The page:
Which Starbucks Stores Are Closing? Full List of Locations Shutting Down

Starbucks has introduced that it is going to be closing 16 completely different U.S. places.

In an official announcement reported on Tuesday by the Los Angeles Times, the corporate said, “After careful consideration, we are closing some stores in locations that have experienced a high volume of challenging incidents that make it unsafe to continue to operate, to open new locations with safer conditions.”

Starbucks cited that the corporate is worried over the protection of its workers, explaining that they’ve been affected by disruptive conduct by members of the general public in sure places, in response to The Wall Street Journal.

Which Starbucks Stores Are Closing?

In whole, 16 shops throughout a number of states might be closing:

  • Six in Los Angeles
  • One in Philadelphia
  • Two in Portland, Oregon
  • One in Washington, D.C.
  • Six in Seattle

All of those shops might be formally closed by the top of July.

Why Is Starbucks Closing Certain Stores?

The espresso big listed its workers’ private security as the primary motive for this transfer.

Debbie Stroud and Denise Nelson, Starbucks’ senior vice presidents, wrote a letter stating that workers are being affected by societal issues, together with drug use and psychological well being points.

In the letter, they said that workers are “seeing firsthand the challenges facing our communities—personal safety, racism, lack of access to healthcare, a growing mental health crisis, rising drug use, and more. With stores in thousands of communities across the country, we know these challenges can, at times, play out within our stores too.”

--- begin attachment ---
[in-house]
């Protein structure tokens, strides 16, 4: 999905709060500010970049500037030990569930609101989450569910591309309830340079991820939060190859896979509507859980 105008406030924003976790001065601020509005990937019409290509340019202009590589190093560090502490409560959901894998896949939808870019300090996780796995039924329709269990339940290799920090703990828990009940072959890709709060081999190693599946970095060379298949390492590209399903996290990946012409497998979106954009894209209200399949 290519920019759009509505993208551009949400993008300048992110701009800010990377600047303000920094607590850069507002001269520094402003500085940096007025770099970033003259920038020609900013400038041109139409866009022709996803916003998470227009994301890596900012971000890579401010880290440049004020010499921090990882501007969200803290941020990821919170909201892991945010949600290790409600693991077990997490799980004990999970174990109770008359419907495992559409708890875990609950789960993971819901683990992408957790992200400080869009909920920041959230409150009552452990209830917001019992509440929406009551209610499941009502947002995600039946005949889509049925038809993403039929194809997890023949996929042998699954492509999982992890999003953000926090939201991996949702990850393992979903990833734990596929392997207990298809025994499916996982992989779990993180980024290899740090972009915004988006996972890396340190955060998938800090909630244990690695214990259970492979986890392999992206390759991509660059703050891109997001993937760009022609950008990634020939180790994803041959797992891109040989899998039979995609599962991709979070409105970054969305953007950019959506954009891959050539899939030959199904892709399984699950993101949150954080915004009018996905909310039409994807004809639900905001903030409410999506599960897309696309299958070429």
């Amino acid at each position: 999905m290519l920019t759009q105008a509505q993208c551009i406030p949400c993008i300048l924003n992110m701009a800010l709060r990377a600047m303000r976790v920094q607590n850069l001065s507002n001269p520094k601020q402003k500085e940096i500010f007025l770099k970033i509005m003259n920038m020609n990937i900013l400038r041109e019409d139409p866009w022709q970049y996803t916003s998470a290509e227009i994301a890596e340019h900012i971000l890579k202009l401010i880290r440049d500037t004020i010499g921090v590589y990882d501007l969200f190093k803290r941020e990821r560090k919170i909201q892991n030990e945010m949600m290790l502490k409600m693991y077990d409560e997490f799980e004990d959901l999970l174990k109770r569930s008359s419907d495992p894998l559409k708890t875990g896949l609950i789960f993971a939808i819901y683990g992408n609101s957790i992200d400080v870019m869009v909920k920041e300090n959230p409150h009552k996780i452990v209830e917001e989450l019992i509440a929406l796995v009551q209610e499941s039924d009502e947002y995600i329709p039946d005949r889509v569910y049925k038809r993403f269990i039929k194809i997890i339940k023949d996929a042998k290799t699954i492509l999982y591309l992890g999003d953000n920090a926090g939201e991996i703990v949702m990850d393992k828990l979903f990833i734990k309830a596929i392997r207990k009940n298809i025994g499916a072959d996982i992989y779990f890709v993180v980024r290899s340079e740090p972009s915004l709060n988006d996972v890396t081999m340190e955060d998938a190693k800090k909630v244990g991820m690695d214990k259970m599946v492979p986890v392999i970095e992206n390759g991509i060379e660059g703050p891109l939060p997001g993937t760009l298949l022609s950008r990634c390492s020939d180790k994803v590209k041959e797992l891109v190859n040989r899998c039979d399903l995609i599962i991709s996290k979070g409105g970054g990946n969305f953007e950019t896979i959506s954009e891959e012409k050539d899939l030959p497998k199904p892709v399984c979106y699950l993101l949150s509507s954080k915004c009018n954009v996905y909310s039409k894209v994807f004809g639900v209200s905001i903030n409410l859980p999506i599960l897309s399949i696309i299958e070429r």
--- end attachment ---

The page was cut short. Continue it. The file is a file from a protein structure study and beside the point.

An image of the Starbucks logo
Starbucks has introduced that it is going to be closing 16 completely different U.S. places. Above, a picture of the Starbucks brand on a Starbucks retailer is pictured on May 29, 2018, in Miami.
Joe Raedle

Stroud and Nelson additional added that “we want you to know that creating a safe, welcoming, and kind third place is our top priority. Because simply put, we cannot serve as partners if we don’t first feel safe at work.”

The firm can be contemplating closing restrooms to the general public, which might reverse a coverage enacted in 2018.

Howard Schultz, the CEO of Starbucks, wrote in an announcement how the transfer is a part of “reinventing Starbucks” and that the corporate is specializing in “safety, welcoming and kindness for our stores.”

Starbucks has confronted backlash from some workers for this transfer, as they allegedly weren’t consulted on the closure of those shops.

Mari Cosgrove, an worker at one of many Seattle shops that’s shutting down, stated to USA Today that the workers “think it is not fair that we were not allowed to be a part of this decision about our working conditions, nor for Starbucks to claim they could not provide a safe experience for our workplace.”

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